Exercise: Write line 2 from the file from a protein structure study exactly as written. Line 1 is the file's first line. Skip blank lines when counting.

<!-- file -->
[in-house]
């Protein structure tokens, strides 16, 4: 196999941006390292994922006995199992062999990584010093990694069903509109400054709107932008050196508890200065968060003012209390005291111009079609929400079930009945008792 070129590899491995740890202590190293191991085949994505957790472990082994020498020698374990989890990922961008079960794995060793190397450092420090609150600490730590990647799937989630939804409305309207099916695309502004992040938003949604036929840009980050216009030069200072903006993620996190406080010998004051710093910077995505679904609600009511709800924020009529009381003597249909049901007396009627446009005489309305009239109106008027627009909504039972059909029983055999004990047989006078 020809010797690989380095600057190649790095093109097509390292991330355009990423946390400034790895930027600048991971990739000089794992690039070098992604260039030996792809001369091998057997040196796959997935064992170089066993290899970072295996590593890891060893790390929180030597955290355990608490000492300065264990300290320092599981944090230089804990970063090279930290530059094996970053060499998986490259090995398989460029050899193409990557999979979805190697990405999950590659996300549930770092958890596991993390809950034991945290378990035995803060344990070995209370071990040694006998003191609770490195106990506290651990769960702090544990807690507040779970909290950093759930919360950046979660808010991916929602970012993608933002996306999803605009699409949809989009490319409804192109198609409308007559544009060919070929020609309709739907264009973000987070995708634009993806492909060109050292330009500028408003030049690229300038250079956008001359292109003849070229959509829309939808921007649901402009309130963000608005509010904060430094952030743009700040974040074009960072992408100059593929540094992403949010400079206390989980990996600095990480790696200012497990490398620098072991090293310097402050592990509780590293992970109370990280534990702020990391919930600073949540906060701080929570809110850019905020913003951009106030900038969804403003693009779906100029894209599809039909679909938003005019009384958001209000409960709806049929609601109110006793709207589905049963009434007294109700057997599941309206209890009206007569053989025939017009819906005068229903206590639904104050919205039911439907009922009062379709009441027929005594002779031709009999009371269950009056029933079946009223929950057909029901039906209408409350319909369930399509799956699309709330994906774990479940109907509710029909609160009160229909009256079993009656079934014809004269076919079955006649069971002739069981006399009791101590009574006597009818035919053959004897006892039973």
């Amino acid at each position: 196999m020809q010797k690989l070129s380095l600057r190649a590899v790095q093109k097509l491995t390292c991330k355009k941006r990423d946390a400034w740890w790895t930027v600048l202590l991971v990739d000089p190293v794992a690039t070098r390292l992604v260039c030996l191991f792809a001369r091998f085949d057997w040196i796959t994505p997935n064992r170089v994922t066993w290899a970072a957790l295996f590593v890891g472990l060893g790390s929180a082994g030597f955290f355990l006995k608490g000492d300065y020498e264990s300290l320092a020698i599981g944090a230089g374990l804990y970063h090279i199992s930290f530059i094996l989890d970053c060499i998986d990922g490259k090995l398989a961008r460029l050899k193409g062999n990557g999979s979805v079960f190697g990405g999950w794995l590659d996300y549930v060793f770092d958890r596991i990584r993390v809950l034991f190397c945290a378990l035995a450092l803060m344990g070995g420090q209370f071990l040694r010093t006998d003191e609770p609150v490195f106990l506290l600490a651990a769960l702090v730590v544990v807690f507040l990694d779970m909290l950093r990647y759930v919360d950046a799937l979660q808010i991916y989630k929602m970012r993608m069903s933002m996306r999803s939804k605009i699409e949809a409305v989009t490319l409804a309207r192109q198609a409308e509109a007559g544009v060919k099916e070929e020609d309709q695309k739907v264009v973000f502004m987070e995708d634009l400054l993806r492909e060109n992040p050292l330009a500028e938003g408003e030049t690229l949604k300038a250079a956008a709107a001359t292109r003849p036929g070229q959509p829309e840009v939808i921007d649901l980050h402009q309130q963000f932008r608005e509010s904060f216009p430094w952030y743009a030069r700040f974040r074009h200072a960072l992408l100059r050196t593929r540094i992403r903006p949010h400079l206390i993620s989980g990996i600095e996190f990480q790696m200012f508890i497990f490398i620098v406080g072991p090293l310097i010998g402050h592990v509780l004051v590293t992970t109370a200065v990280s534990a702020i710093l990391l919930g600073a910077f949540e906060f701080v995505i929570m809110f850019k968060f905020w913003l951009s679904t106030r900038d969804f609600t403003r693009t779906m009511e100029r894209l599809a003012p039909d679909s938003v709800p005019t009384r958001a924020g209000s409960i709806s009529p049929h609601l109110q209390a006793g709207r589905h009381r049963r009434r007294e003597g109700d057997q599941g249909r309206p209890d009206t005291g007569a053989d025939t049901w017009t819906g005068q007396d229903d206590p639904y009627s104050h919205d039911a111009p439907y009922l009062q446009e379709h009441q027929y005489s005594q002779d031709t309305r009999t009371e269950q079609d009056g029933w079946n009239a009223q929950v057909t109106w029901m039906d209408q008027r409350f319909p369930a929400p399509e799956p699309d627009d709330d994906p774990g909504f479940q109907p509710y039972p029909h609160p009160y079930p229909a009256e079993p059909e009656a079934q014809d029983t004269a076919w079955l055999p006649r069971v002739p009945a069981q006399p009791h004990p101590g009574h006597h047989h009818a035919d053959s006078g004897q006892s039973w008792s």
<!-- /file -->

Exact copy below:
């Protein structure tokens, strides 16, 4: 196999941006390292994922006995199992062999990584010093990694069903509109400054709107932008050196508890200065968060003012209390005291111009079609929400079930009945008792 070129590899491995740890202590190293191991085949994505957790472990082994020498020698374990989890990922961008079960794995060793190397450092420090609150600490730590990647799937989630939804409305309207099916695309502004992040938003949604036929840009980050216009030069200072903006993620996190406080010998004051710093910077995505679904609600009511709800924020009529009381003597249909049901007396009627446009005489309305009239109106008027627009909504039972059909029983055999004990047989006078 020809010797690989380095600057190649790095093109097509390292991330355009990423946390400034790895930027600048991971990739000089794992690039070098992604260039030996792809001369091998057997040196796959997935064992170089066993290899970072295996590593890891060893790390929180030597955290355990608490000492300065264990300290320092599981944090230089804990970063090279930290530059094996970053060499998986490259090995398989460029050899193409990557999979979805190697990405999950590659996300549930770092958890596991993390809950034991945290378990035995803060344990070995209370071990040694006998003191609770490195106990506290651990769960702090544990807690507040779970909290950093759930919360950046979660808010991916929602970012993608933002996306999803605009699409949809989009490319409804192109198609409308007559544009060919070929020609309709739907264009973000987070995708634009993806492909060109050292330009500028408003030049690229300038250079956008001359292109003849070229959509829309939808921007649901402009309130963000608005509010904060430094952030743009700040974040074009960072992408100059593929540094992403949010400079206390989980990996600095990480790696200012497990490398620098072991090293310097402050592990509780590293992970109370990280534990702020990391919930600073949540906060701080929570809110850019905020913003951009106030900038969804403003693009779906100029894209599809039909679909938003005019009384958001209000409960709806049929609601109110006793709207589905049963009434007294109700057997599941309206209890009206007569053989025939017009819906005068229903206590639904104050919205039911439907009922009062379709009441027929005594002779031709009999009371269950009056029933079946009223929950057909029901039906209408409350319909369930399509799956699309709330994906774990479940109907509710029909609160009160229909009256079993009656079934014809004269076919079955006649069971002739069981006399009791101590009574006597009818035919053959004897006892039973």